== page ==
Classical genetic screens in Saccharomyces cerevisiae identified 41 VPS (vacuole protein sorting) genes [14], and over a dozen PEP (peptidase sorting) genes [15], involved in delivery of cargo to the yeast vacuole. Mutations in four of these caused the severe Class C phenotype, with mutant cells lacking an identifiable vacuolar lysosome. The proteins encoded by these genes, Vps11 (Pep5), Vps16, Vps18 (Pep3), and Vps33, associate to form the stable Vps-C core complex [16,17]. The VPS family today includes about 80 genes, but deletion of no others specifically controlling endocytic traffic produce stronger growth, trafficking and membrane morphology defects than those seen in Class C vps mutants, reflecting the pivotal roles played by these proteins in multiple endolysosomal trafficking events (Figure 1).

HOPS

Two accessory subunits, Vps39 and Vps41, associate with the Vps-C core to form the ~633 kDa HOPS (homotypic fusion and protein sorting) complex (Table I). HOPS controls all membrane fusion at the vacuolar lysosome. Consistent with this role, vps39 and vps41 null mutants contain highly fragmented vacuoles characteristic of the class B VPS phenotype [14]. Vps39 functions in yeast as a guanosine exchange factor (GEF) that activates the vacuolar Rab Ypt7 [18], while Vps41 binds Ypt7 as a direct effector, physically linking the HOPS holocomplex to the activated, GTP-bound Rab [19]. HOPS also associates with acidic phospholipids and SNAREs [20,21]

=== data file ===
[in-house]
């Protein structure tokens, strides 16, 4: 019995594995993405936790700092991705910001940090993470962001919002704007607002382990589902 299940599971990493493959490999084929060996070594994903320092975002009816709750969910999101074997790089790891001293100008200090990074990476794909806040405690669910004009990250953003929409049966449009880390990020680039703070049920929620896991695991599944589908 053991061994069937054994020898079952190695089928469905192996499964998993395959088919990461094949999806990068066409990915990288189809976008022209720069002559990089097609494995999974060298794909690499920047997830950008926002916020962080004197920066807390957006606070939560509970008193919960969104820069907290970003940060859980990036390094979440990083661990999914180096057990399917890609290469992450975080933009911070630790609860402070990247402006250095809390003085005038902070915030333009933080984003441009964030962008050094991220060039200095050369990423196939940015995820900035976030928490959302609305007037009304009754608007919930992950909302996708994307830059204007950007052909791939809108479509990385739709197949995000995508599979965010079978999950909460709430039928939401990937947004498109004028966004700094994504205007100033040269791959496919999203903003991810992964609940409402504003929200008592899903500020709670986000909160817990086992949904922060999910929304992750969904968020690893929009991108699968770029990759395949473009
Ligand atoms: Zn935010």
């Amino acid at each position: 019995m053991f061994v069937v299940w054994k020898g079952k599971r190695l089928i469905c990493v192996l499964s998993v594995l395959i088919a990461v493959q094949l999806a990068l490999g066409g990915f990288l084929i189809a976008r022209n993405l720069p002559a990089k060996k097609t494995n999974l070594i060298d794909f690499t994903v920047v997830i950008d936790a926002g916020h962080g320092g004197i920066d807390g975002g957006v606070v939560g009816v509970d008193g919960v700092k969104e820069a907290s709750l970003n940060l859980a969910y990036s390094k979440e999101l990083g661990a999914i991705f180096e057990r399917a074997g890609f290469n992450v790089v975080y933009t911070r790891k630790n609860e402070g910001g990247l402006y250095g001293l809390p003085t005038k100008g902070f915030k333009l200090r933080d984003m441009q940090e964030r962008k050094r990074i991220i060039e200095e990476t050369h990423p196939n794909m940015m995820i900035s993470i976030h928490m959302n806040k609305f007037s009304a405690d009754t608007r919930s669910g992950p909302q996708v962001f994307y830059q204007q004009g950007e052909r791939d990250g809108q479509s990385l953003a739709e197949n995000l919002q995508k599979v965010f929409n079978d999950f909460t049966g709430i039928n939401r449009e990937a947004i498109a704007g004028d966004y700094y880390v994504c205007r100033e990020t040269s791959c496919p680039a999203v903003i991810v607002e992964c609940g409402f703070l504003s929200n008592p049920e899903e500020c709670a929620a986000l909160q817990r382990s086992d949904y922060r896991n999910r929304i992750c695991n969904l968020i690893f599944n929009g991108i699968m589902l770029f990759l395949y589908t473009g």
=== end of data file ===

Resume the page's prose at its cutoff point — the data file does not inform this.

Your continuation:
Table I
Rab GTPase and Vps-C complex components governing endolysosomal membrane fusion

Many Rab effectors are big proteins with open, elongated structures hypothesized to facilitate long-distance membrane tethering. Most subunits of the HOPS complex, with the exception of the Sec1/Munc18 (SM) family subunit Vps33, appear to fit this description, while at the same time displaying a domain architecture common to membrane coat proteins (Figure 2). Computational analyses predict that all Vps-C subunits (except Vps33) possess an amino-terminal β-propellor and an α-solenoid that extends to the carboxy-terminus. This architecture is strikingly similar to common building blocks of other membrane-shaping, multi-subunit complexes, including COPI, COPII, clathrin and subunits of the nuclear pore [22]. Thus, it is no surprise that HOPS might possess similar capacities to self-assemble into higher-order structures on membranes [23-26], with the Vps41 subunit perhaps functioning as a coat protein for AP-3 vesicles [25]. The prospect that HOPS senses or generates membrane curvature and functions as a long-distance tethering apparatus finds analogy in the recently demonstrated capacity of a Golgin, GMAP-210, to tether liposomes with selectivity for degrees of membrane curvature [27].